We’ll call everything RequestDSL, so we can import my.app.RequestDSL._ in our code and start building Requests. Here’s what the code looks like:

    package my.app

    import java.util.concurrent.atomic.AtomicInteger
    import collection.JavaConversions._

    object RequestDSL {
      private val c = new AtomicInteger(0)

      def request(method:HttpRequestMethod, url:String, qString:Map[String, String], body:String): Request =
        new Request(c.getAndIncrement.toString,
            qString.toList.flatMap {tup:(String, String) => List[String](tup._1 + "=" + tup._2)}.mkString("&"),

      def request(method:HttpRequestMethod, url:String, qString:Map[String, String]): String => Request =
        Request(verb, url, qString, _:String)

      def request(method:HttpRequestMethod, url:String): (Map[String, String], String) => Request =
        Request(verb, url, _:Map[String, String], _:String)

      def request(method:HttpRequestMethod):(String, Map[String, String], String) => Request =
        Request(verb, _:String, _:Map[String, String], _:String)

      class F1Container(fn:String => Request) {
        def withBody(body:String): Request = fn(body)
        def withoutBody(): Request = withBody("")

      class F2Container(fn:(Map[String, String], String) => Request) {
        def withQueryParams(params:Map[String, String]):(String => Request) = fn(params, _:String)
        def withoutQueryParams(): String => Request = withQueryParams(Map[String, String]())

      class F3Container(fn:(String, Map[String, String], String) => Request) {
        def withURL(url:String): (Map[String, String], String) => Request = fn(url, _:Map[String, String], _:String)

      implicit def f1ToContainer(f:String => Request) = new Function1Holder(f)
      implicit def f2ToContainer(f:(Map[String, String], String) => Request) = new Function2Holder(f)
      implicit def f3ToContainer(f:(String, Map[String, String], String) => Request) = new Function3Holder(f)
      implicit def RequestToWrapper(req:Request) = new RequestWrapper(req)

      class RequestWrapper(req:Request) {
        val oldHeaders:Map[String, String] = req.getHeaders

        def withHeader(key:String, value:String) = {
          req.setHeaders(oldHeaders + ((key, value)))

        def withHeaders(additionalHeaders:Map[String, String]) = {
          req.setHeaders(oldHeaders ++ additionalHeaders)

        def withCookie(key:String, value:String) = {
          req.setCookies(Map(key -> value))

Let me briefly describe what’s going on here:

  1. Each of the request(...) methods allows you to build up the request, starting with the HttpRequestMethod, and going on from there.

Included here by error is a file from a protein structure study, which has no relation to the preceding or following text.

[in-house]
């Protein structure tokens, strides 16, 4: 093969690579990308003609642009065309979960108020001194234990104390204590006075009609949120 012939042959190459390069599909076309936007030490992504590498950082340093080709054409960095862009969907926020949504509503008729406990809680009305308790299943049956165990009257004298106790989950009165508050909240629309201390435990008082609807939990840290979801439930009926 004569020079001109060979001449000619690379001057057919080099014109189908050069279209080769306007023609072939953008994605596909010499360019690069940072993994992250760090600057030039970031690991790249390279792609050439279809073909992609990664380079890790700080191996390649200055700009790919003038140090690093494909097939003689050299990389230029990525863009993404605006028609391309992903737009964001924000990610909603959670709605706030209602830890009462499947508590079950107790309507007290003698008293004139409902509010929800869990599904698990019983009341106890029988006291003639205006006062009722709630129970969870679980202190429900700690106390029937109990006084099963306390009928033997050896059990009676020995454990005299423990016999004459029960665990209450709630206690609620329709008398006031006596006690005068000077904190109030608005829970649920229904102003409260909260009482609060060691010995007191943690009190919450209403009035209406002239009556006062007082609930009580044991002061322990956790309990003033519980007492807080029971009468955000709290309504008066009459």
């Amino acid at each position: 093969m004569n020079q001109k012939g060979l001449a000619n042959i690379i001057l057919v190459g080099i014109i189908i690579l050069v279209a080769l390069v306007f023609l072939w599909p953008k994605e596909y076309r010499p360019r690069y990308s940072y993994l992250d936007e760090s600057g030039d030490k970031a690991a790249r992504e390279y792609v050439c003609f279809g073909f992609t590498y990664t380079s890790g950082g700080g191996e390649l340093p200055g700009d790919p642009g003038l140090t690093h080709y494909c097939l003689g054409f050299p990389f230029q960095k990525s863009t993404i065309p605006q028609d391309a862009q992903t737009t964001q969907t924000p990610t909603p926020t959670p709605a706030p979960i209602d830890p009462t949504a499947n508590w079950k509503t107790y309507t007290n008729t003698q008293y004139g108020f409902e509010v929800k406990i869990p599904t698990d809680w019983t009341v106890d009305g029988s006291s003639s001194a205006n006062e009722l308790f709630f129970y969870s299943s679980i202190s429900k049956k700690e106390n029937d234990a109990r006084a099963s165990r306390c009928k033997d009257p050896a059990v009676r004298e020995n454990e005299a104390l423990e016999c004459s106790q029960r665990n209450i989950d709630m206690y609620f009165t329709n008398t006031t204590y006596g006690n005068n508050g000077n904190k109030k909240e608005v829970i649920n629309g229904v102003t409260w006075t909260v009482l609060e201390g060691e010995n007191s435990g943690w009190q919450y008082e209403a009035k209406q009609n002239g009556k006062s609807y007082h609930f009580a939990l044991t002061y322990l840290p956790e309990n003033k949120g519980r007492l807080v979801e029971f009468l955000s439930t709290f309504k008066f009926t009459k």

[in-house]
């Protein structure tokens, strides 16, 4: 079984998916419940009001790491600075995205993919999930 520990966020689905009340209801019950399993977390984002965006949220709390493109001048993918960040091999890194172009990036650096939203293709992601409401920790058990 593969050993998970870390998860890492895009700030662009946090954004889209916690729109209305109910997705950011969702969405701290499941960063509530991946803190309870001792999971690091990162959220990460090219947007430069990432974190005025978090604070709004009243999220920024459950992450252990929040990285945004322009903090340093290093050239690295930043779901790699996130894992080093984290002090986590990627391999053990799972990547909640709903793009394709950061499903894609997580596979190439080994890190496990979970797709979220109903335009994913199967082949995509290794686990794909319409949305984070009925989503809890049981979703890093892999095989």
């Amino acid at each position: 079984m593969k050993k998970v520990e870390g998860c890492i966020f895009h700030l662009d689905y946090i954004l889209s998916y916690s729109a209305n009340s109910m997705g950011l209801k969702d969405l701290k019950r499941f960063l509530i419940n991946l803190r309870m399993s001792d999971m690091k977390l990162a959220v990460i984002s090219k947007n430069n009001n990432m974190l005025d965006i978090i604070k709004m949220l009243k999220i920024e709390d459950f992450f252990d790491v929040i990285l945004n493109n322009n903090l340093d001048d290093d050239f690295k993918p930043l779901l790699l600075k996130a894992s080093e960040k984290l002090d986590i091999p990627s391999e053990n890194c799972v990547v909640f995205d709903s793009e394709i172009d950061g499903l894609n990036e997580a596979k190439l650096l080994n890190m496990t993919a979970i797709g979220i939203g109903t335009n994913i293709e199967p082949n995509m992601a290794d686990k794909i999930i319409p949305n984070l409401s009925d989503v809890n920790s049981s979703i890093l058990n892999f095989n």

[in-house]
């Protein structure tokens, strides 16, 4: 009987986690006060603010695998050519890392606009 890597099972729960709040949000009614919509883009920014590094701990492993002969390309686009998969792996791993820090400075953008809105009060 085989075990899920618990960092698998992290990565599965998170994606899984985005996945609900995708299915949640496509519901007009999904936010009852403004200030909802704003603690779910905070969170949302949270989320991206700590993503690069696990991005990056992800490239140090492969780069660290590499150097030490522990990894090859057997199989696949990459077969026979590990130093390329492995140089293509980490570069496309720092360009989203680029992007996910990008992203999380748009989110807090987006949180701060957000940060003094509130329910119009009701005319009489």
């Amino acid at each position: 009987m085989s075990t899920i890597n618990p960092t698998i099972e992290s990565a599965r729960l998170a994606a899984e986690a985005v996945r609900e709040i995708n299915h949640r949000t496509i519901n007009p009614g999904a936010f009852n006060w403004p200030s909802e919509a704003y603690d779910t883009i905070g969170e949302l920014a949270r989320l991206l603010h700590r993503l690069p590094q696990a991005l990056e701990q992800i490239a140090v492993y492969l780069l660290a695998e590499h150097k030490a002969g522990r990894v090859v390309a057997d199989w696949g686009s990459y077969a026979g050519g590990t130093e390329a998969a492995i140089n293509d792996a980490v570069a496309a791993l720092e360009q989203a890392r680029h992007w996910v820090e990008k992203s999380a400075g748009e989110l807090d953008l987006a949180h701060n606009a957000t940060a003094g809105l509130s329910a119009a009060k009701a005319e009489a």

2. The intermediate request methods are the ones that return a function that takes in some arguments and returns a Request. Each intermediate partially applies the final request builder in order to return a partially applied function, which is a really nice way in Scala to implement curring.
  3. We’ve added some pimps (container classes & implicit conversions to those containers) for the functions that the intermediate request methods return so that you don’t have to do the conversions yourself. The containers are called F*Container and the implicit conversions are called f*ToContainer.
  4. We’ve added a pimp for Request so that you can chain methods together to operate on the Request. The container is called RequestWrapper and the implicit conversion is RequestToWrapper.

First, the bad news about the DSL code: if you haven’t noticed, we’ve traded 11 total lines of Java for 64 total lines of Scala. That will be common with DSLs. You have to do a decent amount of work to wrap a procedural Java API, so it’s not worth it unless you use that API a lot. Probably goes without saying.

But there’s more good news than bad:

  1. Scala implicits, partial function application, & immutable data structure initializers let us build Requests in one line of code (or, if the line gets too long, 2 or 3 lines of code) like we saw above. Fuck yea
  2. Although the Scala code is longer, it is extremely extensible (you can easily add complex operations on Request objects to your DSL) and does not use any “exotic” features or patterns of the Scala language. In fact, pimp my library may even become part of the core Scala language.
  3. Code that uses this DSL reads closer to English, and therefore is more self-documenting.

 Continuing on

The community is always developing better & easier ways to achieve Scala - Java interoperability. As Scala gets more popular this area will be explored more, so someday soon, the code and approaches here will become outdated. I encourage you to start with these and add your own.